Unsurprisingly, Trump’s fans say they appreciate their man’s disdain for “political correctness.” But although the phrase has been repeated so frequently by pro-Trump opponents of immigration that even (some) conservatives now recognize it as a dog whistle, when the people Weigel spoke with offer their explanation of what plagues the U.S., immigrants and foreigners are not the chief villains. They’re the main beneficiaries of whatever’s afflicting the people of Flint and elsewhere, no doubt. But they’re not ultimately responsible for the dynamic that’s hurting American workers. That role, according to Trump’s backers, goes to American corporations and politicians.

What explains the American elite’s leaving the working class hanging by a thread? Corruption is part of it, but it’s not the primary reason. The simpler explanation, which Trump himself repeats in some form or another ad nauseam, is that these elites are just hopeless fools. “Our leaders are stupid,” Trump said earlier this month during a Fox News debate. “Our politicians are stupid and the Mexican government is much smarter.” During all sorts of trade negotiations, Trump has argued, “people in Washington … don’t know what they’re doing.” It’s less a grand conspiracy between corporations and Chinese/Mexican workers, in other words, than rank incompetence.

If you understand the global economy and deindustrialization from that angle, Trump’s appeal makes more sense. It’s still totally wrong, mind you; but at least it hangs together, in its haphazard way. If the American middle class really is shrinking because those clowns in Washington couldn’t negotiate their way out of a paper bag; and if good-paying manufacturing jobs really are moving abroad because most politicians are too feckless and weak to stand up for (white) working Americans, lest they be called “politically incorrect,” then a guy with Trump’s experience, resources and proclivities is absolutely what’s needed.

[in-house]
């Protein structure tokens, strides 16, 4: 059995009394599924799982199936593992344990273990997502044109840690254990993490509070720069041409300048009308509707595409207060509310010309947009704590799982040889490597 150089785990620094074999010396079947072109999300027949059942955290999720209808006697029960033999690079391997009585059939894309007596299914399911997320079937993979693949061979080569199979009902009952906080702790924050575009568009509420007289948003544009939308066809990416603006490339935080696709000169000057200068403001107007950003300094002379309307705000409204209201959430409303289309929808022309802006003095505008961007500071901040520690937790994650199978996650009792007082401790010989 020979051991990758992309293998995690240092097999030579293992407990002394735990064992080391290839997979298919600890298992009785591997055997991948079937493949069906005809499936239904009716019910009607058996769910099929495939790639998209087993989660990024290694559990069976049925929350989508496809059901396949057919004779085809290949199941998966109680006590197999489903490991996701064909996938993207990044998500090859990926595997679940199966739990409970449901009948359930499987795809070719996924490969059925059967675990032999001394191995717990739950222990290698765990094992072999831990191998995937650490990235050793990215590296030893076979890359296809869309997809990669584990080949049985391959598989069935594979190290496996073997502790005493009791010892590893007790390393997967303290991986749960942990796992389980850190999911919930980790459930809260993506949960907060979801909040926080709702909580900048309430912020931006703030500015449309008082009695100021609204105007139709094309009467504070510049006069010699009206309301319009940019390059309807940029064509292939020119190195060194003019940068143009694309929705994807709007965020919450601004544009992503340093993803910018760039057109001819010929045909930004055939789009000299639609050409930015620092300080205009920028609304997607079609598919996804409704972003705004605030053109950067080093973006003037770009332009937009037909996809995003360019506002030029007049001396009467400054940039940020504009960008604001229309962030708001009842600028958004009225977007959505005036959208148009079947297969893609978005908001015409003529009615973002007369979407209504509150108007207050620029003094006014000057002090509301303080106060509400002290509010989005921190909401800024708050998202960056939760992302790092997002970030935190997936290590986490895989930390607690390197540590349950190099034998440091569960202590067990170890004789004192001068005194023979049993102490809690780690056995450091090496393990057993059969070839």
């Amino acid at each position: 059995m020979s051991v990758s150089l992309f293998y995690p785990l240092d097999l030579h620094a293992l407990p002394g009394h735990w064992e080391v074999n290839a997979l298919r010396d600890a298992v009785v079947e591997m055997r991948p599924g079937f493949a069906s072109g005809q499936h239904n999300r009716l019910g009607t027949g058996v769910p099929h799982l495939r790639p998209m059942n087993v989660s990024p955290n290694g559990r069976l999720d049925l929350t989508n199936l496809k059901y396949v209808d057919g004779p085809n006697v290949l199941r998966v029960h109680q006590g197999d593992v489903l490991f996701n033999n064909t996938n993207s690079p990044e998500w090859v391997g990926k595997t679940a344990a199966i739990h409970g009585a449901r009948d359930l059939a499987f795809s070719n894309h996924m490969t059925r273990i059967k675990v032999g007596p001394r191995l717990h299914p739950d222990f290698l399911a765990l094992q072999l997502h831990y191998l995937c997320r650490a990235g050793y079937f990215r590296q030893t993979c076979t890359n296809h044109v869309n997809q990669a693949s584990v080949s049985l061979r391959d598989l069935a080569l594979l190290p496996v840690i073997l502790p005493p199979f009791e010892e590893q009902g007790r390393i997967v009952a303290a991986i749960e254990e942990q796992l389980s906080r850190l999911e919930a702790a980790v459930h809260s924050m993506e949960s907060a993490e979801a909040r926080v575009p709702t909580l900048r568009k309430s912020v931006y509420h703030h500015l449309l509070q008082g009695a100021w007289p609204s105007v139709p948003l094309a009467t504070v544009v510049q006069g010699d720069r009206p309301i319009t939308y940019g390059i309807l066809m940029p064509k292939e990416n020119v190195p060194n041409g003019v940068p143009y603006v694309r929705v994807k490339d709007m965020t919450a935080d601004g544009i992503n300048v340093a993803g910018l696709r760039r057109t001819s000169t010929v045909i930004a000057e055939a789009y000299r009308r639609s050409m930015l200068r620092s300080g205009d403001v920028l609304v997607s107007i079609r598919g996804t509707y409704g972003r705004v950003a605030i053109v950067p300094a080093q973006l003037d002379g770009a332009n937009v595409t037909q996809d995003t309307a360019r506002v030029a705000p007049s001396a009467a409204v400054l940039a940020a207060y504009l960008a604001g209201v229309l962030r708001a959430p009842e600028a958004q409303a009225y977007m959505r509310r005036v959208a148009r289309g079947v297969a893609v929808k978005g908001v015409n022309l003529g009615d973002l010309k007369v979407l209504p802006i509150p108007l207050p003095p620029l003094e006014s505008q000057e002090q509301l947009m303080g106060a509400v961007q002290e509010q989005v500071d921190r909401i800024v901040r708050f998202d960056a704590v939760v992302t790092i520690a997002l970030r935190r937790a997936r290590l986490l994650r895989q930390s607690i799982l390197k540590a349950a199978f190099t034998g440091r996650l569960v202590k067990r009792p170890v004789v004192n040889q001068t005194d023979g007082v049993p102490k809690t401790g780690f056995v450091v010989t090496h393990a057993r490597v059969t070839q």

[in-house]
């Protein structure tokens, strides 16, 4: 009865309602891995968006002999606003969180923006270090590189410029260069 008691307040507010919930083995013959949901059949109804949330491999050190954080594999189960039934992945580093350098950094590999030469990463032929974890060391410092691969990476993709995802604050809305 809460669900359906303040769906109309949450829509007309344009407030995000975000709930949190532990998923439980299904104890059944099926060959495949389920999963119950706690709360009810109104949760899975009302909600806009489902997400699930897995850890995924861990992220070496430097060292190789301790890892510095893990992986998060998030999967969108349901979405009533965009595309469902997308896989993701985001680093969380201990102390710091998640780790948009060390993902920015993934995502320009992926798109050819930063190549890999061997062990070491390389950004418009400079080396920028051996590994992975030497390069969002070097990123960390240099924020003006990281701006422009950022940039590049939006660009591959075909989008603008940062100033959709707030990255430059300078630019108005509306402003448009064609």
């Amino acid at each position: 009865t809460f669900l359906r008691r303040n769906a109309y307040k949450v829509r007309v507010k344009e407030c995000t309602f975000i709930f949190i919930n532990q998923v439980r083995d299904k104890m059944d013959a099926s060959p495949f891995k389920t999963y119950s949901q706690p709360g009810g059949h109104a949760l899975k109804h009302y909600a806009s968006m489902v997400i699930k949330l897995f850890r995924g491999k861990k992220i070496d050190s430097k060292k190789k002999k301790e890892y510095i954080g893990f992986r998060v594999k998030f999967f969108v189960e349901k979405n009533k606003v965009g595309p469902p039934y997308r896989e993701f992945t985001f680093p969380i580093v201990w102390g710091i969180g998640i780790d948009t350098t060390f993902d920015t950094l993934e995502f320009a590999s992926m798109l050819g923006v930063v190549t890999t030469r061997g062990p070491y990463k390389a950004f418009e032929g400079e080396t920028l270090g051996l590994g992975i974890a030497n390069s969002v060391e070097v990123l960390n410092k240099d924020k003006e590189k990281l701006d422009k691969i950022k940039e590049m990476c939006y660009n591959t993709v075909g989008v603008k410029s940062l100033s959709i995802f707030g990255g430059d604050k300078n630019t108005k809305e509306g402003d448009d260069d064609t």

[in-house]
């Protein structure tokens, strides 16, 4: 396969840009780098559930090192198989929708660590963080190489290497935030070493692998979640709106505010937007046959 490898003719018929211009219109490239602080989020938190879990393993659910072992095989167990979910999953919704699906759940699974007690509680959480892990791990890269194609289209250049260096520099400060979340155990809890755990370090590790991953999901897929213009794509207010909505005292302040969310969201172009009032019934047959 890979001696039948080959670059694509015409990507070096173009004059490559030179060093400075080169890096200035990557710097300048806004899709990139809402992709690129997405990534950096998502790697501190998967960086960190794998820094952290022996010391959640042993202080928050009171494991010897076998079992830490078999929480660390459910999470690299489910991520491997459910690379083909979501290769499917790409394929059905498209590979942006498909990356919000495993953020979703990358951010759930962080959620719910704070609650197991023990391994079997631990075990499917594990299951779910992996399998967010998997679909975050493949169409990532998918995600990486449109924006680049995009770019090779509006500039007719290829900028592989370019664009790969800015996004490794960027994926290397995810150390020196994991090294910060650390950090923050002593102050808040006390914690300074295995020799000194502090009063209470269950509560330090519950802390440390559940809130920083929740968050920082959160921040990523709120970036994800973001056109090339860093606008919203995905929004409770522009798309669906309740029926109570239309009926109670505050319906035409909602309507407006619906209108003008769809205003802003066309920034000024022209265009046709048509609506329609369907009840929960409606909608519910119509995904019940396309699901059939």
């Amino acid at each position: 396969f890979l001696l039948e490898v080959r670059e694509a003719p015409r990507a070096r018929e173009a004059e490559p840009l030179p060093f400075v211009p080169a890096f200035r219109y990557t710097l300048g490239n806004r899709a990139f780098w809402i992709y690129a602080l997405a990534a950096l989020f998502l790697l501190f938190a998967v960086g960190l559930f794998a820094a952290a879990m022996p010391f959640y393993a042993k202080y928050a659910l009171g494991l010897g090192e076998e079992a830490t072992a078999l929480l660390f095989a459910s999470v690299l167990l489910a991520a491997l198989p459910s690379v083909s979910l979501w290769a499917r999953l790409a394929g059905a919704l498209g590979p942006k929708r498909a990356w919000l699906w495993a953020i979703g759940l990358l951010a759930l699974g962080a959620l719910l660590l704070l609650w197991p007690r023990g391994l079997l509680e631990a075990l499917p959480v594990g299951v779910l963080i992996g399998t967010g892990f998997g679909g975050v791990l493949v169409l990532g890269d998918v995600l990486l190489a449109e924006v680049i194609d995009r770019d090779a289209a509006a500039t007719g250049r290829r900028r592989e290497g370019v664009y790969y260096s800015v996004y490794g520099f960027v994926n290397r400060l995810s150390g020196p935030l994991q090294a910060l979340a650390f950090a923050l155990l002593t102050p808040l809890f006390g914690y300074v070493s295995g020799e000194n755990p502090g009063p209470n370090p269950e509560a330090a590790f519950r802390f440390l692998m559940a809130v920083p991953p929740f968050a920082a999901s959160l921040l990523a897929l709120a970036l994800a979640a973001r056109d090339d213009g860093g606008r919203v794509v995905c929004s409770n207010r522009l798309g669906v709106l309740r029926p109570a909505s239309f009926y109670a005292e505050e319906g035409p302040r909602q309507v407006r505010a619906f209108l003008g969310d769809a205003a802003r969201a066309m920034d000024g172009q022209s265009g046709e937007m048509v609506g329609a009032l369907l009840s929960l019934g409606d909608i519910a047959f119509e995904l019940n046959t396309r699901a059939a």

But as Weigel hints in his report, the story Trump fans are telling themselves is a fantasy. Whether globalization-as-deindustrialization was a historical, technological and economic necessity or the product of a series of clear and straightforward decisions is up for debate. But the idea that throughout the past 40 years, and under multiple presidential administrations, some of the most ambitious, hardworking and intelligent people in America were simply unable to keep negotiators from other countries from bamboozling them — that idea is not on the table. Because that idea is ridiculous. The real world is not so simple. For that matter, most unreal worlds aren’t, either.

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The authoritarian mind-set doesn’t have much patience for nuance or complication, however. It prefers to see the world as comprehensible, bordering on self-evident. And whenever it is confronted with a reality too opaque and intricate to be easily simplified, that’s when a kind of flattening mysticism — or “romance,” as Weigel calls it — steps in to abolish complexity and sand away rough edges. Channeled as it currently is in Trump’s direction, this free-floating rage at the status quo and this authoritarian desire for a great leader to enact justice through force of will is relatively harmless. What should worry the rest of us, though, is the prospect that Trump isn’t a one-off but rather a sign of things to come.


Elias Isquith

Elias Isquith is a former Salon staff writer.